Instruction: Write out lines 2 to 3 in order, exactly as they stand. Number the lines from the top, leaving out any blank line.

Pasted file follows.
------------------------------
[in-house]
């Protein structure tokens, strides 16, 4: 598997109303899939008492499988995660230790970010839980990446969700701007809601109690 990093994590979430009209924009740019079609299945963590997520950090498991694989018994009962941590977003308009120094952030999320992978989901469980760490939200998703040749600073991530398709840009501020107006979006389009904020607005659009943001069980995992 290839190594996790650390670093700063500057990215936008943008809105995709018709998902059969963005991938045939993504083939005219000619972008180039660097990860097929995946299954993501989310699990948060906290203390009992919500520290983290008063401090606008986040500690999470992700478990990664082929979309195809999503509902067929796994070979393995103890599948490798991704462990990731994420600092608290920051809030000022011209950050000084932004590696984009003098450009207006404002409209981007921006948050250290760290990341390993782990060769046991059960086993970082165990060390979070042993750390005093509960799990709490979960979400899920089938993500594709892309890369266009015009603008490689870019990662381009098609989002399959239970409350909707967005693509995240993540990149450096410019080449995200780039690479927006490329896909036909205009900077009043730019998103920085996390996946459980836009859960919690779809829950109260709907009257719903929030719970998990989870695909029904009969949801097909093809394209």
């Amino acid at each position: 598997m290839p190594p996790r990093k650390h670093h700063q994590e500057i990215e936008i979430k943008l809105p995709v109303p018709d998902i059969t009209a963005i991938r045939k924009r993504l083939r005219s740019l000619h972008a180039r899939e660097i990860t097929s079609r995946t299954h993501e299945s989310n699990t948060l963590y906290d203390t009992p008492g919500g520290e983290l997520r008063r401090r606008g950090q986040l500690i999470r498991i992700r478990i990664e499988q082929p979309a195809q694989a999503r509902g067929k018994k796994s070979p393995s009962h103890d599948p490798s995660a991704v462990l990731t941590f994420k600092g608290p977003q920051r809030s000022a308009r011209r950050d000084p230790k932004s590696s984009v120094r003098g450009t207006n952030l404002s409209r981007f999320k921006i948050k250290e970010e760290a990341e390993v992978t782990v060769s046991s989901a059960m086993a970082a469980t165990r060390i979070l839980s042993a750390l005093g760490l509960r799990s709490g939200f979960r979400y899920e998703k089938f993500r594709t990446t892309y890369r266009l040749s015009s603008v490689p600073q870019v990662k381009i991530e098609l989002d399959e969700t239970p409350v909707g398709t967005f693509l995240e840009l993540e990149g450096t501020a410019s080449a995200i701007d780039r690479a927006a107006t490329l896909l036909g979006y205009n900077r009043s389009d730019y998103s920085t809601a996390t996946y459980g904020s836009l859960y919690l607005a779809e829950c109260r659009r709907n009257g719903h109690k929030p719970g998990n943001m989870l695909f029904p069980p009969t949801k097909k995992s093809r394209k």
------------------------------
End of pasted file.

């Protein structure tokens, strides 16, 4: 598997109303899939008492499988995660230790970010839980990446969700701007809601109690 990093994590979430009209924009740019079609299945963590997520950090498991694989018994009962941590977003308009120094952030999320992978989901469980760490939200998703040749600073991530398709840009501020107006979006389009904020607005659009943001069980995992 290839190594996790650390670093700063500057990215936008943008809105995709018709998902059969963005991938045939993504083939005219000619972008180039660097990860097929995946299954993501989310699990948060906290203390009992919500520290983290008063401090606008986040500690999470992700478990990664082929979309195809999503509902067929796994070979393995103890599948490798991704462990990731994420600092608290920051809030000022011209950050000084932004590696984009003098450009207006404002409209981007921006948050250290760290990341390993782990060769046991059960086993970082165990060390979070042993750390005093509960799990709490979960979400899920089938993500594709892309890369266009015009603008490689870019990662381009098609989002399959239970409350909707967005693509995240993540990149450096410019080449995200780039690479927006490329896909036909205009900077009043730019998103920085996390996946459980836009859960919690779809829950109260709907009257719903929030719970998990989870695909029904009969949801097909093809394209």
């Amino acid at each position: 598997m290839p190594p996790r990093k650390h670093h700063q994590e500057i990215e936008i979430k943008l809105p995709v109303p018709d998902i059969t009209a963005i991938r045939k924009r993504l083939r005219s740019l000619h972008a180039r899939e660097i990860t097929s079609r995946t299954h993501e299945s989310n699990t948060l963590y906290d203390t009992p008492g919500g520290e983290l997520r008063r401090r606008g950090q986040l500690i999470r498991i992700r478990i990664e499988q082929p979309a195809q694989a999503r509902g067929k018994k796994s070979p393995s009962h103890d599948p490798s995660a991704v462990l990731t941590f994420k600092g608290p977003q920051r809030s000022a308009r011209r950050d000084p230790k932004s590696s984009v120094r003098g450009t207006n952030l404002s409209r981007f999320k921006i948050k250290e970010e760290a990341e390993v992978t782990v060769s046991s989901a059960m086993a970082a469980t165990r060390i979070l839980s042993a750390l005093g760490l509960r799990s709490g939200f979960r979400y899920e998703k089938f993500r594709t990446t892309y890369r266009l040749s015009s603008v490689p600073q870019v990662k381009i991530e098609l989002d399959e969700t239970p409350v909707g398709t967005f693509l995240e840009l993540e990149g450096t501020a410019s080449a995200i701007d780039r690479a927006a107006t490329l896909l036909g979006y205009n900077r009043s389009d730019y998103s920085t809601a996390t996946y459980g904020s836009l859960y919690l607005a779809e829950c109260r659009r709907n009257g719903h109690k929030p719970g998990n943001m989870l695909f029904p069980p009969t949801k097909k995992s093809r394209k």